I have hung onto this thing for years and never worked on it more than a few stitches here and there. But I dug it out right before the hurricane and started on it again, and somehow it clicked this time. I’ve been rabidly stitching ever since, and binge watching TV shows on Netflix. And just to prove what a total nerd I am, I watched the documentary series The Royal House of Windsor and and am now halfway through Secrets of Great British Castles. So, yeah.

I hope to finish this in time for Christmas. I plan on making it into a pillow to put in my office. It’s so awful that I absolutely adore it.

What’s my point? That I am proud of my nerd status. When I was in my teens and twenties it really bothered me that I wasn’t more outgoing, that I was awkward in large groups, that parties gave me wicked anxiety.  I did get better at it, I learned how to relax and be more outgoing, although it still takes its toll. But in my 40’s I have found that I really like me. I think I’m pretty cool just how I am.

I’m proud of my clown. I can’t wait to see how he looks in my office. I’ll post a picture when Old Red is complete.

Again, Scott, you’re welcome.

 

Only Good Things

Good things happened today.

It is the 20th anniversary of Harry Potter being published in the US. That is a marvelous anniversary to observe. I always thought about which house I would have been sorted into. I don’t quite know if I’m quite clever enough to be a Ravenclaw, I know I am not ruthless enough to be a Slytherin, but I am a hard worker so I think I would have done nicely in Hufflepuff.

Today was a good day for another reason–I sent the manuscript of my book to my agent in New York. Can I just pause for a moment and give him some love? Alex Slater at Trident Media Group is my champion. He fell head-over-heels in love with my first book and demanded (very politely) that he be allowed to represent me. Goodness, who doesn’t want that? He’s tirelessly enthusiastic, kind but direct, and believes in me and my writing. I know how lucky I am to have him in my corner. I hope that he will love The Abduction of Audrey Bettencourt as much as I do.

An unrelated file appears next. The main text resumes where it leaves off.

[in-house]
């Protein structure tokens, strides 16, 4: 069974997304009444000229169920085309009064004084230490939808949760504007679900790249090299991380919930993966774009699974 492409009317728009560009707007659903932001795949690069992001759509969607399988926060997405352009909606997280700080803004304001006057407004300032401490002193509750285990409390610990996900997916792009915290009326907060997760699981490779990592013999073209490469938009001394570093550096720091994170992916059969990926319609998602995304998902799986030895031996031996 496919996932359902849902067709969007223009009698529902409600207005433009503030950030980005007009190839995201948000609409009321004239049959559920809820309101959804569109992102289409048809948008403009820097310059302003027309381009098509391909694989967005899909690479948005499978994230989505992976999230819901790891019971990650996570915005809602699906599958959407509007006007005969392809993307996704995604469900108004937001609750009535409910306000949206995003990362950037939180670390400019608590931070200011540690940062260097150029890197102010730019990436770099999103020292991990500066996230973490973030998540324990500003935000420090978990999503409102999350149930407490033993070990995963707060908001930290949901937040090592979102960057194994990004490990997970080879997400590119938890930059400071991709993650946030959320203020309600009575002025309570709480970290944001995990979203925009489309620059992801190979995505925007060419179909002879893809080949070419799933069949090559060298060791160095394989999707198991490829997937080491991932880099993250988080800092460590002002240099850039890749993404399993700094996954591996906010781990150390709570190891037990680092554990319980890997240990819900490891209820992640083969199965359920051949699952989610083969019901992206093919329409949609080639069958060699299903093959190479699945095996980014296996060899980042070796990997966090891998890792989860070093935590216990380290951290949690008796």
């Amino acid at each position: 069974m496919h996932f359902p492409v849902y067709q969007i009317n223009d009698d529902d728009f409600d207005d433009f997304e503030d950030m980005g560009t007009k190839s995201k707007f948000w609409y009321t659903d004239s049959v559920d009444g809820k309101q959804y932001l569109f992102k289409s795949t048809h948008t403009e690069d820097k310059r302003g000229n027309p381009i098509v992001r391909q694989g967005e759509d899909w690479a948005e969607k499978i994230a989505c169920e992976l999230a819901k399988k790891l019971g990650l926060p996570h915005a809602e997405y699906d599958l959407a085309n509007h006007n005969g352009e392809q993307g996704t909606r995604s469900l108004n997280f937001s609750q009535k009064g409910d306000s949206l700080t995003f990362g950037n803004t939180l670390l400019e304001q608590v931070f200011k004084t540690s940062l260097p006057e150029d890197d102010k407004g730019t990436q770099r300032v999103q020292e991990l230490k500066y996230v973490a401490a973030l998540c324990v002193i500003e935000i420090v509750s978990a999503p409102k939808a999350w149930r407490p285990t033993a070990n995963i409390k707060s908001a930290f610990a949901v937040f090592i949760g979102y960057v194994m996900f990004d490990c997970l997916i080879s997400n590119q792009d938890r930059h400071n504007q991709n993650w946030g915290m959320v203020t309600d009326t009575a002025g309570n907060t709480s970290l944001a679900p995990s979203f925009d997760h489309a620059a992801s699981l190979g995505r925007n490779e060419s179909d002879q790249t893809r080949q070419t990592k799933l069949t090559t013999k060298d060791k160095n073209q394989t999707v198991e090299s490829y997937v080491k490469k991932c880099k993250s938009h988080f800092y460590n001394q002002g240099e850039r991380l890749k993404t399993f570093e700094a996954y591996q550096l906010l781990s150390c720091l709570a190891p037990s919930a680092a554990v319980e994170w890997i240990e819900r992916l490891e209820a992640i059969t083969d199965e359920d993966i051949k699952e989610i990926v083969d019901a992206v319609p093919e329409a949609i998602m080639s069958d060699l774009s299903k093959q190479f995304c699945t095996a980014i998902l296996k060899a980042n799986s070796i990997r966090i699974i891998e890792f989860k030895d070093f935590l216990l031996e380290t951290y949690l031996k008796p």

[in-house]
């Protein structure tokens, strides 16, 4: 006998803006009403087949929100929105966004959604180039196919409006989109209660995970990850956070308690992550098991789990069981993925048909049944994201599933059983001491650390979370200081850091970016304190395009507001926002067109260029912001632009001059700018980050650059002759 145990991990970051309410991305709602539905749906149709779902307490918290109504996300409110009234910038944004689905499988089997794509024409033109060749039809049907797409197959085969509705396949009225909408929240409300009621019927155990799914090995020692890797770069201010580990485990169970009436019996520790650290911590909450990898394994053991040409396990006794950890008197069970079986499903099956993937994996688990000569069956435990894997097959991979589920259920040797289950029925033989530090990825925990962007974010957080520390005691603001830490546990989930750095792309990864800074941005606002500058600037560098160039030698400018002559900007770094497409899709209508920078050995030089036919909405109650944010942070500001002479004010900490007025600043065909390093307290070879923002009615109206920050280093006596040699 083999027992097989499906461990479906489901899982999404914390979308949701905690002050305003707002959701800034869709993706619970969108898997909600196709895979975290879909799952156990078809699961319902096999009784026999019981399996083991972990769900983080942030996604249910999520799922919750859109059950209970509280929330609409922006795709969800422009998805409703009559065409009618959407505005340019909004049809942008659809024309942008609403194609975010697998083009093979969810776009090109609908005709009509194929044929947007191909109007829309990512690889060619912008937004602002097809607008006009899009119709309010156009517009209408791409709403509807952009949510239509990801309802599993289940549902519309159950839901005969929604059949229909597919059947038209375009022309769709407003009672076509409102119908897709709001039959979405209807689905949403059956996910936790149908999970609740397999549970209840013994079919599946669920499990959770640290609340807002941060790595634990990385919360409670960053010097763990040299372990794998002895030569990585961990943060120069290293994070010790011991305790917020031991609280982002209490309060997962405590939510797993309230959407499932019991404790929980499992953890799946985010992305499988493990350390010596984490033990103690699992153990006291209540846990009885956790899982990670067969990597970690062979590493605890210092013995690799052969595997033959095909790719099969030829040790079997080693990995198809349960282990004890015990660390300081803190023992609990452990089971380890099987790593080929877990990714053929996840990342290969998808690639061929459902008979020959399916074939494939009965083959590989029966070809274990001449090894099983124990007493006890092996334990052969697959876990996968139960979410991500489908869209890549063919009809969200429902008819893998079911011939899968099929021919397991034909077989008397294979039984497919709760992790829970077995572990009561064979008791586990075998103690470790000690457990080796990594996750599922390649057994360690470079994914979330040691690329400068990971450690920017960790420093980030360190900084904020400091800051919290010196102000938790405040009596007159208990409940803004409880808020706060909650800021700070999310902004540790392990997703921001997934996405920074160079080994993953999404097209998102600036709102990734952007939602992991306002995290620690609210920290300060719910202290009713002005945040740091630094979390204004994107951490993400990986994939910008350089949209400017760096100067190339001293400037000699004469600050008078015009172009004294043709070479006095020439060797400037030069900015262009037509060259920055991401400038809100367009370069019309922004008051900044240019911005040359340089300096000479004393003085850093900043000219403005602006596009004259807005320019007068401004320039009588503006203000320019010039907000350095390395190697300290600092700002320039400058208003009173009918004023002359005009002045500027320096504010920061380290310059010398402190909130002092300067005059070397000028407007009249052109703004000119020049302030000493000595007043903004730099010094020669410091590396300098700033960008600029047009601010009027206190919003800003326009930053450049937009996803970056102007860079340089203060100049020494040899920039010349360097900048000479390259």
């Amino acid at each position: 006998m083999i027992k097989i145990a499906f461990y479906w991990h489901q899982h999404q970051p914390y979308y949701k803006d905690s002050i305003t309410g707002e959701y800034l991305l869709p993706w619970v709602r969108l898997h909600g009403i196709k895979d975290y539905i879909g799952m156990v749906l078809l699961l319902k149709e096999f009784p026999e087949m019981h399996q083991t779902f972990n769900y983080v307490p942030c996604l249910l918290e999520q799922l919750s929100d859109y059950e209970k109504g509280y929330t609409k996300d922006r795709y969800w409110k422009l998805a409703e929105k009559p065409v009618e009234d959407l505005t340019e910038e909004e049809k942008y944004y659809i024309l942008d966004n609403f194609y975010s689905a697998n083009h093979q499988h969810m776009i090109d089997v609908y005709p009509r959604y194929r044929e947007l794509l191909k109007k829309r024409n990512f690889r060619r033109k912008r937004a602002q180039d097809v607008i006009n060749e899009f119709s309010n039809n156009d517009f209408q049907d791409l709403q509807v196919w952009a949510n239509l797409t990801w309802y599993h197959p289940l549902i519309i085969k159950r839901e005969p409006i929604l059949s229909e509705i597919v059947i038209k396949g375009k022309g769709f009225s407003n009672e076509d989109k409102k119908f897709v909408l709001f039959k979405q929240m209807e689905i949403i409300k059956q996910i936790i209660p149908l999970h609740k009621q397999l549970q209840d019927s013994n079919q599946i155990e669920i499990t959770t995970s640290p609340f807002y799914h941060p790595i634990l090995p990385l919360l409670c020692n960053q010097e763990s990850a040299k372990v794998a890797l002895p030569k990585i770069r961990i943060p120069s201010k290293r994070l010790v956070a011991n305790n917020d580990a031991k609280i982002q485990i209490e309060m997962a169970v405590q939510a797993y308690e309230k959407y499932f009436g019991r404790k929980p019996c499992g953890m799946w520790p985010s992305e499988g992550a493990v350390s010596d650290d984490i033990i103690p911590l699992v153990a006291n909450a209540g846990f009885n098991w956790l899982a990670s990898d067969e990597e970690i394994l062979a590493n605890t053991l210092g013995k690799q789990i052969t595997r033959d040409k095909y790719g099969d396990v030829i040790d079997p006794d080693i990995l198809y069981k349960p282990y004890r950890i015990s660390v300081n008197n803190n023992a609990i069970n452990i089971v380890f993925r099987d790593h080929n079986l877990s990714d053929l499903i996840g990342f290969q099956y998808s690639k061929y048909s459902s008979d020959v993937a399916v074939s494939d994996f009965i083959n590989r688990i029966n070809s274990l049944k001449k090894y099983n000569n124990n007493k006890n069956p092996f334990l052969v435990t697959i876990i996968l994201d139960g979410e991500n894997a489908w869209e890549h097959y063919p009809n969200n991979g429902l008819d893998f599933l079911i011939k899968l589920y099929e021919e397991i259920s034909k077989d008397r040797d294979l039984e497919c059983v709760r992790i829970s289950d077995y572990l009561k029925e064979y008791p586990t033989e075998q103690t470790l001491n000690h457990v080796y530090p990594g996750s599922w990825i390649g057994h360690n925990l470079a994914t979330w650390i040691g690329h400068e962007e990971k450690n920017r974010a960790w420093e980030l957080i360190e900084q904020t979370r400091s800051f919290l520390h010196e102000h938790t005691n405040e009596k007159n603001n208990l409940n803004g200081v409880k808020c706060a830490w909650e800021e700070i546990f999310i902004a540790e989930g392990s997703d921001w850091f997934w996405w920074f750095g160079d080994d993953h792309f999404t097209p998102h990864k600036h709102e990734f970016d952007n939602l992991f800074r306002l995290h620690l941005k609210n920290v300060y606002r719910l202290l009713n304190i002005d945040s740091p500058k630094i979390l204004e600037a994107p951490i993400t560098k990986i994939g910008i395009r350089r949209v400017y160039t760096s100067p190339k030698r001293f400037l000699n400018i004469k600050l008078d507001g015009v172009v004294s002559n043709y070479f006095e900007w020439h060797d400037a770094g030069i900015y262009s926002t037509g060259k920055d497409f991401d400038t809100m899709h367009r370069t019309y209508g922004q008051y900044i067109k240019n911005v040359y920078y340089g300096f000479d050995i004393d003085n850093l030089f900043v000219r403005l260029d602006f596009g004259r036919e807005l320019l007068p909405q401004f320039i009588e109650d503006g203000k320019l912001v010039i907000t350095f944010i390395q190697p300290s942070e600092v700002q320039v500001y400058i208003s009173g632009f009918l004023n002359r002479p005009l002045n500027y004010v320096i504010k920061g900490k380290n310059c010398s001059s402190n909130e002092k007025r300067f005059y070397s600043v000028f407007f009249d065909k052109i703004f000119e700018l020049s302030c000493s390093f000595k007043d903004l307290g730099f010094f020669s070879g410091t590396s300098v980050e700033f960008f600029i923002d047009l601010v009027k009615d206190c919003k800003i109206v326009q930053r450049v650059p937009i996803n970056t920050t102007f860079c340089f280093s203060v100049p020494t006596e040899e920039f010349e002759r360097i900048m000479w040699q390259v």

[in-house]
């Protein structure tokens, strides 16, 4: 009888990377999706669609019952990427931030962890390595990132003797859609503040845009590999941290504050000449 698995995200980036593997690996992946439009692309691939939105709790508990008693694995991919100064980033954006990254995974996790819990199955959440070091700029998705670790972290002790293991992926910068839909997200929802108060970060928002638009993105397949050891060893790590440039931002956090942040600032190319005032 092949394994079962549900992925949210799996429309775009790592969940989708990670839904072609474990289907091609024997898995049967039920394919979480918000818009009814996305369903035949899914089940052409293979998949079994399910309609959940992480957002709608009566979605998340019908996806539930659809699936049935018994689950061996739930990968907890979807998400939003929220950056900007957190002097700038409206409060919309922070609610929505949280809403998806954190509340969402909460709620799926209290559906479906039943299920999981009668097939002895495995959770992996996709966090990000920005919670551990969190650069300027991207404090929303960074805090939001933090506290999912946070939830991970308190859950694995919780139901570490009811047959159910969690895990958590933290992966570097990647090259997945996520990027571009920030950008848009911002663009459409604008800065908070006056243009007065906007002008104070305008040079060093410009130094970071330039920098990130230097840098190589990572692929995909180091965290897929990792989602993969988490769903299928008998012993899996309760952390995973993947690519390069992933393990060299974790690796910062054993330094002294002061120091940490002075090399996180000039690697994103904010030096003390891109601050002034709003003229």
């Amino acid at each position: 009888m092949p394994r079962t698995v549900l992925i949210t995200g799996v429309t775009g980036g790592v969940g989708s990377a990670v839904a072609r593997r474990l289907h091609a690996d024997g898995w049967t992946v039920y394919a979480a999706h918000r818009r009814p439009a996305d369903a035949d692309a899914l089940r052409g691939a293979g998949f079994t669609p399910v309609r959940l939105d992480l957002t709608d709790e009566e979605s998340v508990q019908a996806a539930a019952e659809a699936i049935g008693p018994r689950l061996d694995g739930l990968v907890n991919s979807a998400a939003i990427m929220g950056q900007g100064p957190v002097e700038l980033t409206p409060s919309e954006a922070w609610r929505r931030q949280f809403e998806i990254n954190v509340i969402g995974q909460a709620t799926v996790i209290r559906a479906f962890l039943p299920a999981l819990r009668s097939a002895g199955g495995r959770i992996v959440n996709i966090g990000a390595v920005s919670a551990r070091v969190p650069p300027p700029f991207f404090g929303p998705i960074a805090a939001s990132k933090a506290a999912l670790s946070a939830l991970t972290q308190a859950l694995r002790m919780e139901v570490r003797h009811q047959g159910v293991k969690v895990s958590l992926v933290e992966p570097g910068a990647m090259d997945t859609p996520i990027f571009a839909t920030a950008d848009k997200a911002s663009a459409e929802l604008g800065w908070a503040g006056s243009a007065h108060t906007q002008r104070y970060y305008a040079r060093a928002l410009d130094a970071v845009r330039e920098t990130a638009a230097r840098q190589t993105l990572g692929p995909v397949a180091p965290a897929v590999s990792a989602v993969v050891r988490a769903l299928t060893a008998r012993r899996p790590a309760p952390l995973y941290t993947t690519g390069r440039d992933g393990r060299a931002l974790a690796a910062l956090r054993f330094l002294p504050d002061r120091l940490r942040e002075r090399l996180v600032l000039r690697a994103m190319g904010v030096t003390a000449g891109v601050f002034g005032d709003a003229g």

Now that I have sent it off to Alex I am quite without an occupation. I’ve been slaving over this manuscript in every spare moment for months now. I know I should be looking ahead to the next book and I shall, but first I think I’m going to do a little reading. It might be time to revisit the Harry Potter series and remind myself that I would have done well in Gryffindor too.

What Happened to My Reading Life?

my reading life copy

It is Friday, February 19, 2016. So far this year, I have not finished reading a book.

Not. One. Single. Book.

For those of you who know me, this is about as batshit crazy as I get. My husband calls me a “Reading Fool.” When I started this blog, I had hoped to write one book review a week. It started out that way but when you don’t read, you don’t review.

What the hell happened, you ask? I can’t believe this, but I got too busy to read. Since January 1, this is me:K7bdG

I’ve been working on opening an Etsy shop. (More about that soon.)I have been purging all the closets in my house. I have been shooting arrows. I have been going to the gym. Above all, I have been editing my book. I have almost finished editing this draft and then all that’s left will be the final polish to make it shine like the top of the Chrysler building. (Bonus points to anyone who caught the Annie reference.)

Seriously. When I get a spare moment, and they are far in between, I am usually so tired I fall asleep. And when I do try to read (for instance on Sunday mornings with a cup of coffee and a purring cat beside to me), I can’t concentrate for very long because I feel there are other things I should be doing. So I read a few chapters and then get going with my day.

I do know that this particular cycle can’t continue. I will read two books in the next two months, if only because I am leading two book discussions at the library: one in March and one in April. March’s selection is Longbourn by Jo Baker and April is How to Be Both  by Ali Smith. Yes, I chose both books without reading them only on the merits that they sounded interesting. I do that all the time with book discussions. We librarians play fast and loose with your literary lives and you don’t even know it.

So I am going to have to force myself to slow down and read for a bit. Either that or I am going to have to be very good at faking my way through a book discussion…

Just kidding. I’ve never done that before.

Honest.